Between making it easier for workers to join unions, actually punishing employers for setting labor law on fire, and strengthening workers’ hand against right-to-work laws, the PRO Act, which the House passed earlier this year, would represent a massive expansion of labor rights. And after being pummeled by the country’s business class for decades, it would also be a badly needed win for a labor movement learning to counterpunch again. Union membership has been pushed off a cliff, falling from one-third of workers in the 1950s to barely 10 percent today. That fall tied weights to the ankles of wages, and they haven’t gone anywhere meaningful since.

“For the last 40 years, working people in America have been crushed,” Ossoff said at the rally. “Crushed by corruption. As corporate power in our country has grown, wages for ordinary working people have declined. There’s been a war on collective-bargaining rights and the ability to organize workplaces.” Ossoff has been hammering this theme throughout the campaign. Political corruption not only eats away at the integrity of institutions; it devastates the lives of everyday people by funneling the country’s enormous wealth to those who already own most of it.

“Nowadays in the United States of America,” Warnock said toward the end, “too often the only folk making a lot of money are the folks who play with money.” That’s no exaggeration. As Matt Bruenig of the People’s Policy Project shows, 30 percent of the country’s annual income flows to the tiny slice of people who own capital. That means around $4.8 trillion appears in their bank accounts “not because they work for it, but merely because they own income-generating assets like real estate, equity, and debt,” leaving a shrinking slice of the nation’s wealth for people who, as Warnock describes, “actually make things, who build things, who keep the economy roaring.”

This is true for all workers. And because discrimination soaks every corner of our economy—remember that half the country ran a regime of explicit economic apartheid within recent memory—the labor market is especially brutal for Black and Latino workers, who face persistent wage gaps with their white counterparts.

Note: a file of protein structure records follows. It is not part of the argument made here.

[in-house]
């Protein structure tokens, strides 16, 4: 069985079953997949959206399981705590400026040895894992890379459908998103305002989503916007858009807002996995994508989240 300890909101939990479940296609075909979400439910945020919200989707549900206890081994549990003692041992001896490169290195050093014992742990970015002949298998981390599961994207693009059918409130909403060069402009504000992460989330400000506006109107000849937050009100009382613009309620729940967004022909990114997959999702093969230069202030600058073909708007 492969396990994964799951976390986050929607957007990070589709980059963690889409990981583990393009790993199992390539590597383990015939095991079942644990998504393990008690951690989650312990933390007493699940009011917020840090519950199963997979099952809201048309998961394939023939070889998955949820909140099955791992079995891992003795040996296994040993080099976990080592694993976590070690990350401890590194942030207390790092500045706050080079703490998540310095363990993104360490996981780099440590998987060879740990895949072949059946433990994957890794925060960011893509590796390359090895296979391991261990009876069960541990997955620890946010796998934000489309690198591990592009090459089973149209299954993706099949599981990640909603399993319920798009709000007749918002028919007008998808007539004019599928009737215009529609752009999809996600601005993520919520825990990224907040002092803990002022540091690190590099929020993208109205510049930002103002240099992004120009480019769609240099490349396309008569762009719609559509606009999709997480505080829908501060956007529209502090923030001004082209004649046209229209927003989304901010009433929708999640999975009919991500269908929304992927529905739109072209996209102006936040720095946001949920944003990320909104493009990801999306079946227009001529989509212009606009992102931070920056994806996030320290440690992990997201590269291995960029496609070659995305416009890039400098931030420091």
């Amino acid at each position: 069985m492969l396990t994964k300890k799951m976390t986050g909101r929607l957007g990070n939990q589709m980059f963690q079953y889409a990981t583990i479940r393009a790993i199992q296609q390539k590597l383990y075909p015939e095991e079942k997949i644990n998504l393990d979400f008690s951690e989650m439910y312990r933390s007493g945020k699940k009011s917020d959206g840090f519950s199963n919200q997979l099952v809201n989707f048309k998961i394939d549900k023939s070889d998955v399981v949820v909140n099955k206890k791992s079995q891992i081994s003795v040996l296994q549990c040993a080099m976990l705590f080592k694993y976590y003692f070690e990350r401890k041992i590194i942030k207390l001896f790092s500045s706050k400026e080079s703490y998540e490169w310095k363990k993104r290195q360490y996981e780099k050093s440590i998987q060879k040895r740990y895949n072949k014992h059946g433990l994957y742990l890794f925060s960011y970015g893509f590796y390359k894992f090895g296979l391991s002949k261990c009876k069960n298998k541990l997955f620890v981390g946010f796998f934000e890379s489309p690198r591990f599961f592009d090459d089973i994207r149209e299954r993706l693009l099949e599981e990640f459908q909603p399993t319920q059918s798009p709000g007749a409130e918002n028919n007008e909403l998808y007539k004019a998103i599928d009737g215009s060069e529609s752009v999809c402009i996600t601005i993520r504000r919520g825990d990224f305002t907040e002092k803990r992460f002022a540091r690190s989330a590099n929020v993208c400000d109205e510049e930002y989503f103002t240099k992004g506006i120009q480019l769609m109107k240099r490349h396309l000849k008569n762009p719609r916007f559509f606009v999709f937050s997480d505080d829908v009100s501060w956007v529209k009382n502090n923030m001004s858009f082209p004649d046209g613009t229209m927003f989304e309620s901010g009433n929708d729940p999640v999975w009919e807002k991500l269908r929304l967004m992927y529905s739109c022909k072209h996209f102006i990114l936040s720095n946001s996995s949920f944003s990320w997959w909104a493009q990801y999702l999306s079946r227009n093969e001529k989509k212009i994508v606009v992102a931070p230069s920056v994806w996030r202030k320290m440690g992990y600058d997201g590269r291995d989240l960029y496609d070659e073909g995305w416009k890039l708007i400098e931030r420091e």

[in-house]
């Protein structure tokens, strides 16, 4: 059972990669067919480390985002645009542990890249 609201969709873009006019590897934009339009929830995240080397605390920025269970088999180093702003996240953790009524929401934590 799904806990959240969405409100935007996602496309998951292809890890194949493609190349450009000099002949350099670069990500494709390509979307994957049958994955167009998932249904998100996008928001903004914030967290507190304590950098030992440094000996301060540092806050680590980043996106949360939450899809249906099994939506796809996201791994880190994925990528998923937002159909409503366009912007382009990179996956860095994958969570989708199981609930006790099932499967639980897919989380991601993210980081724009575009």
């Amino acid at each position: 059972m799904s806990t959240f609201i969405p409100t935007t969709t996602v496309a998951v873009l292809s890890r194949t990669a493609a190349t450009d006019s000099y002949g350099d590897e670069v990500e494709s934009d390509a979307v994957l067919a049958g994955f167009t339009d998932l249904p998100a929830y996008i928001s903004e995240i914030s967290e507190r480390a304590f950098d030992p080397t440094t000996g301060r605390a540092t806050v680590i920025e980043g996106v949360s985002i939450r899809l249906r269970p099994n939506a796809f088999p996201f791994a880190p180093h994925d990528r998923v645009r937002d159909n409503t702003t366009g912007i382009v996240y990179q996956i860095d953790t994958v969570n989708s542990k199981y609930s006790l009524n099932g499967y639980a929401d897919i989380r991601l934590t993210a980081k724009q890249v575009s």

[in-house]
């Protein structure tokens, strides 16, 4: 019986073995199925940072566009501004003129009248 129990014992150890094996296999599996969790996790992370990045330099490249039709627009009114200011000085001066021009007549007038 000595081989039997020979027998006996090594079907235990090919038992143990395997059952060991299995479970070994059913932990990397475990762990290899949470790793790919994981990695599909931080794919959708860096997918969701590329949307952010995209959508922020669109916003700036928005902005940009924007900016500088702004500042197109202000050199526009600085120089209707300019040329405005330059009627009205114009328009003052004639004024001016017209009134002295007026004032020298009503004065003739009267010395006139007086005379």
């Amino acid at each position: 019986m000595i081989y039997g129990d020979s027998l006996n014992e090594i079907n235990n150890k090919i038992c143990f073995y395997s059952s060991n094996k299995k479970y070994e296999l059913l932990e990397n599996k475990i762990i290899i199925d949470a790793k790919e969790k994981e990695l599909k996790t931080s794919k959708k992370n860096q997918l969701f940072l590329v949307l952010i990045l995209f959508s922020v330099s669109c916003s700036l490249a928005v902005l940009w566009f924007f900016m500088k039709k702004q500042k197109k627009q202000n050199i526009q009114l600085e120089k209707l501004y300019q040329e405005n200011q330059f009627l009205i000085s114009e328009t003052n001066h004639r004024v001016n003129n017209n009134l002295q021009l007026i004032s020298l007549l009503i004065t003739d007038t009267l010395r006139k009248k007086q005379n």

Which brings us back to the way to close that gap: a robust labor movement. Unions, unlike “rising tides,” actually do a pretty good job of lifting up everyone. Research consistently showsthat labor unions boost wages and benefits for all workers. And since the labor market is just a photocopy of the U.S. caste system, this is especially true for Black workers, who benefit most from union defenses against workplace exploitation. These workers know this better than anyone, and large majorities of them rightly see union decline as “mostly bad.”

Luckily, organizers here aren’t starting from scratch. The South’s labor story isn’t just a grisly tale of worker humiliation and exploitation at the hands of Southern aristocrats. It isn’t just the story of struggle amid vicious anti-union repression in recent years, including several lost elections at auto plants. It is also bursting with labor militancy. From slave revolts and small acts of everyday sabotage, to the brief but powerful glow emitted by the Knights of Labor, to the vital role unions played in the civil rights struggle, working-class people have turned the Southern landscape into a stage for progressive change countless times. Just since March, Payday Report has tracked over 1,000 workplace strikes across the country, with many of them concentrated in the South, evidence that as human pain rises, workplace militancy goes with it.

That “over our literal dead bodies” spirit has left its mark on the electoral arena. Sandra Williams, executive director of the Atlanta-North Georgia Labor Council, describes the election as a tool rather than a destination, one that can help clear away the hurdles to union organizing and, ultimately, material progress for working people. With a Democratic-controlled Senate, Williams tells The American Prospect, there’s a much greater chance for passage of things like the PRO Act, and with it the “opportunity to educate people on their rights in the workplace.” That goes for “the labor movement” everywhere, “but particularly here in the South and in Georgia,” where unions are making the argument that “you have a right to live and you have a right to a certain quality of life.”

The hope is that a victory for Democrats on January 5 will bring that world within closer reach. Still, while every union leader stressed that electing Ossoff and Warnock is absolutely necessary, their words also reveal that a better world requires relentless public pressure based on working-class unity. “We are building our solidarity for the fight ahead,” UNITE HERE International Secretary-Treasurer Gwen Mills said last week. ‘We are building the power and organization to take back what working people deserve.”

[Eli Day is a Detroit native and investigative reporter whose work has appeared in Current Affairs, Mother Jones, The New Republic, Vox, and In These Times, among others.]